It was a weekend of ups and downs in DeNunzio Pool for the women’s swimming and diving team, as they finished third overall in an Ivy League championship meet that head coach Bret Lundgaard knew would be difficult to win from the onset.
“It’ll be tough for us to move up from third,” he confessed after only the second of seven sessions.
It was, perhaps, not a shocking assertion. In the opening relays on Wednesday night, the one-seed team in the 200-yard medley relay was from Princeton, but they finished fourth in the event. The Tigers’ 800-free relay team was unable to flip the tale, as they held seed for a third-place finish. As a result, Lundgaard’s squad sat squarely in third after the first night, behind the two teams who had given them the most trouble in their 8–4 (4–3 Ivy) regular season effort: Harvard and Yale.
“We left some swims out there,” Lundgaard said when asked about the opening night. Nevertheless, the swims he saw on Thursday morning gave more cause for optimism. Four individual swimmers qualified in the top eight for their finals that night, and three divers made the cut in the 1-meter event.
“We've got people in the A-final in all three events,” he said, looking forward to that evening’s races. “That will bring some energy to our team and to the environment. Tonight should be good.”
While the first three events of the night saw only first-year Cathy Teng break seed, stepping up from eighth to sixth in the finals of the 50-yard freestyle, the diving event provided the excitement Lundgaard had been expecting.
Sophomore Sine Scribbick dove her way to Princeton’s first event win, edging out Yale’s Talbott Paulson by one-tenth of a point in the 1-meter dive with a score of 282.10. She was joined on the podium by senior Carolyn MacFarlane, who placed third, and junior Mimi Lin, who finished seventh.
After the event, MacFarlane was thrilled for her teammates. “It was really, really great,” she said on being on the podium with the two of them. “I think it's been a long time coming for Sine, and Mimi just dove out of this world today, so I'm really, really excited for both of them.”
Head coach Lundgaard had similar sentiments. “They’ve been working hard as a unit,” he said, commending their efforts and the energy that they brought to DeNunzio.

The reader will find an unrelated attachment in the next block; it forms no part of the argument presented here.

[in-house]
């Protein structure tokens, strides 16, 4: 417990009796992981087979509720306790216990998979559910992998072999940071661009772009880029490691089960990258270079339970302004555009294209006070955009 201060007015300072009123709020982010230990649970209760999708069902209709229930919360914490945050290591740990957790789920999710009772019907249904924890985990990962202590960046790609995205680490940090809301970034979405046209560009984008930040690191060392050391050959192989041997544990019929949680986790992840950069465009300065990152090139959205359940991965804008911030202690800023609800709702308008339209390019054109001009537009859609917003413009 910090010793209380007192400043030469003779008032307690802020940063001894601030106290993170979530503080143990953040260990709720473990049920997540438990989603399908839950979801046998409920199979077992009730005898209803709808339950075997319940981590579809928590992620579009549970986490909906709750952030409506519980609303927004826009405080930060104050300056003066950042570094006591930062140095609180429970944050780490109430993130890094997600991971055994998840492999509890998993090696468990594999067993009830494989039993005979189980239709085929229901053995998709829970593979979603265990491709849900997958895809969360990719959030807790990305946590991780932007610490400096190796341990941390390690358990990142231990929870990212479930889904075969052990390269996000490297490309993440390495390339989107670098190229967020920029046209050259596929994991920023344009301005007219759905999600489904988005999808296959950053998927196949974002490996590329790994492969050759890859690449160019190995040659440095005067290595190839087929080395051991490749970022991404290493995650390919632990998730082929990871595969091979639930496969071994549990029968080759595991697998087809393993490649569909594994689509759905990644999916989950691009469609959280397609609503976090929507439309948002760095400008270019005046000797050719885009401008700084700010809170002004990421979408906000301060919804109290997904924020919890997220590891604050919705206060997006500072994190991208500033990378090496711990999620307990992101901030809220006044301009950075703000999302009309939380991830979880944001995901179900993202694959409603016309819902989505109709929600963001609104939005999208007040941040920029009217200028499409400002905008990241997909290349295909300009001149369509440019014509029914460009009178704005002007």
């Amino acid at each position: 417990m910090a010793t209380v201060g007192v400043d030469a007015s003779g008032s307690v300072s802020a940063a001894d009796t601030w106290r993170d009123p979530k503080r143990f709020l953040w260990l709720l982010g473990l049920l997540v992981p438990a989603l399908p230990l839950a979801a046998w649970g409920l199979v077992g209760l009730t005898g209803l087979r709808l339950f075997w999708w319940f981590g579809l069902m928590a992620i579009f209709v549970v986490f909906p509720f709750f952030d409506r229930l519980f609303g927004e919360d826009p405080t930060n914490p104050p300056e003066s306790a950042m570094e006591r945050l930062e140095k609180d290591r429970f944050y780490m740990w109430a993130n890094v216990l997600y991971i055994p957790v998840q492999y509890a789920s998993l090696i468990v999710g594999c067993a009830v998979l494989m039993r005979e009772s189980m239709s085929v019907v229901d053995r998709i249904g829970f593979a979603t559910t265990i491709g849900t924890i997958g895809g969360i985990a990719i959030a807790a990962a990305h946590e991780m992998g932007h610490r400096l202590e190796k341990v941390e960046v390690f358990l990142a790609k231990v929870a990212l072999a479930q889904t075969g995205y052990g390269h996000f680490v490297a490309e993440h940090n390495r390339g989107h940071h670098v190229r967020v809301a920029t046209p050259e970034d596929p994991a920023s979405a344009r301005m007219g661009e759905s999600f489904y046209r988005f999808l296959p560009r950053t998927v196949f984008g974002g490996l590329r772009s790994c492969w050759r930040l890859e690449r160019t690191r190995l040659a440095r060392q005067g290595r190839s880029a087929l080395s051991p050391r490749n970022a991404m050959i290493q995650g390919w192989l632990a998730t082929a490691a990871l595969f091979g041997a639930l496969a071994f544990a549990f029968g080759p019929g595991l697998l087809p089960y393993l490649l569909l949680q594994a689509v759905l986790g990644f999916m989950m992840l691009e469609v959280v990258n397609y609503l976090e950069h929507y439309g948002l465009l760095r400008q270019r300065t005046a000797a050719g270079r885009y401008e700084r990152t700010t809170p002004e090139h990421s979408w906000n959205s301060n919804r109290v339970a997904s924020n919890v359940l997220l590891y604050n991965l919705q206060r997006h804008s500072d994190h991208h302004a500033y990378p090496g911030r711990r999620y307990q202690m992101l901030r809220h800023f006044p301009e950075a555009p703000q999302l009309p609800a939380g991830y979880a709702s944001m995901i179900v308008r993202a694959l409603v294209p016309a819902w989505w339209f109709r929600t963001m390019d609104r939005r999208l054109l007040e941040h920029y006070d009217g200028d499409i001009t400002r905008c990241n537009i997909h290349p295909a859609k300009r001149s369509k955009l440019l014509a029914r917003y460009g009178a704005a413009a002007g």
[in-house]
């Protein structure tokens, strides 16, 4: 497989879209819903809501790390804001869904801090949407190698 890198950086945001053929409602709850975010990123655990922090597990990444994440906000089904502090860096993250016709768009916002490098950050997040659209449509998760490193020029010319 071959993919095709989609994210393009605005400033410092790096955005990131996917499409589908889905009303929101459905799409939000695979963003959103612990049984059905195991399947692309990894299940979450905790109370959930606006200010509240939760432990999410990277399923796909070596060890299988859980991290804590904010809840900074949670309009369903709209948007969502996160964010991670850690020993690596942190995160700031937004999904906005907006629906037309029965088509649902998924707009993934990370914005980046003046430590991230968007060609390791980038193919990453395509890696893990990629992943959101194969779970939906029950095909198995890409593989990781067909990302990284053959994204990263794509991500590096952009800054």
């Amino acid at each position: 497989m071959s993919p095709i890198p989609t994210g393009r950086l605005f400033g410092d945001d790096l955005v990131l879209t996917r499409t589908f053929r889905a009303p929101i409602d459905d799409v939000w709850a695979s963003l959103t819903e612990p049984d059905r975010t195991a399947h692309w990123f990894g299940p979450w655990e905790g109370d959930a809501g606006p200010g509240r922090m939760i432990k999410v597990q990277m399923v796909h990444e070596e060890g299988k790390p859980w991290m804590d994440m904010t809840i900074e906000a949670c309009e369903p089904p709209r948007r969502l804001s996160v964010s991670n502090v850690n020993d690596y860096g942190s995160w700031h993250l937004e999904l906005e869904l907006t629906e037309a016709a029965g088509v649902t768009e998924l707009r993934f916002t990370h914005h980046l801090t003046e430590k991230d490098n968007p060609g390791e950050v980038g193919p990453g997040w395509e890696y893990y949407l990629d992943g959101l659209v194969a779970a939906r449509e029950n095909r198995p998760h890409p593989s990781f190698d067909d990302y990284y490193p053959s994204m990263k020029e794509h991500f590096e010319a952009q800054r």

The Friday morning preliminary session was another strong one for the Tigers, as nine swimmers made the A-finals for five of that night’s individual events.
In a surprising fall-off from the previous night, Scribbick and MacFarlane missed the top eight in the 3-meter dive, but sophomore Sophia Peifer (3-seed) and junior Natasha MacManus (1-seed) filled in for them. They were slated to join Lin (6-seed) in the finals on Saturday night.
The Tigers hardly needed to wait that long for more excitement, however, as the second event of Friday’s finals yielded the second orange-and-black-clad victor of the meet in sophomore Regan Barney. Her 4:13.30 in the 400-yard individual medley was enough to pace the field and give the home crowd reason to cheer.
Unfortunately, it was to be the last such reason of the night, as no Tiger cracked the top three for the rest of the penultimate finals session.
Saturday morning’s session did not bode well for an eventful end to the meet for Princeton, as only four of Lundgaard’s swimmers qualified for A-finals. However, notable among those four were Barney (3-seed in the 200-yard backstroke) and senior Joanna Curry, who was looking to close out her final Ivy League championships emphatically from the fourth seed in the 200-yard butterfly.
Though Barney faltered to fifth in her Saturday night final, Curry truly brought the crowd to its feet. In a thrilling, wire-to-wire effort, she fell just short in her final race of the meet, finishing just .43 seconds behind Dartmouth’s Mia Leko.
“It really meant a lot to my whole experience on this team,” Curry said on finishing in such a manner. When asked how it felt to be so close, yet so far, in her final event, she appeared emotional. “I’m really pleased with it. To win would’ve been amazing, but I’m really proud of how I finished.”
There was no break in excitement, as the focus turned to the diving well for the 3-meter event. Princeton’s Lin had a fantastic start, but was second by three points through four dives to Columbia’s Briget Rosendahl.
Lin faltered on the fifth dive, falling to ten points back, but Rosendahl left the event in the Princeton diver’s hands after a below-average final dive. Lin took full advantage, overtaking Rosendahl at the death to complete a Princeton sweep from the boards. MacManus took fifth, and Peifer eked out a third place finish to smatter the podium with Tigers. Lin would be recognized after the competition as the diver with the most points throughout the meet.
The championships closed on a scintillating note, in a 400-yard freestyle relay which saw Harvard out-touch Yale in a new DeNunzio pool record while Princeton snuck in ahead of Columbia for a fourth place finish.
With the final points tallied, Princeton’s overall standing in third place was finalized. Above the Tigers, Harvard beat out Yale for the 2019 Ivy League crown.
Lundgaard was not available after the meet for comment.
Next weekend, the men’s team travels to Cambridge for their Ivy League Championships, as they look for the perfect ending to their nearly-perfect, 8–1 (5–1 Ivy) campaign. The meet begins Wednesday and will be broadcast on ESPN+.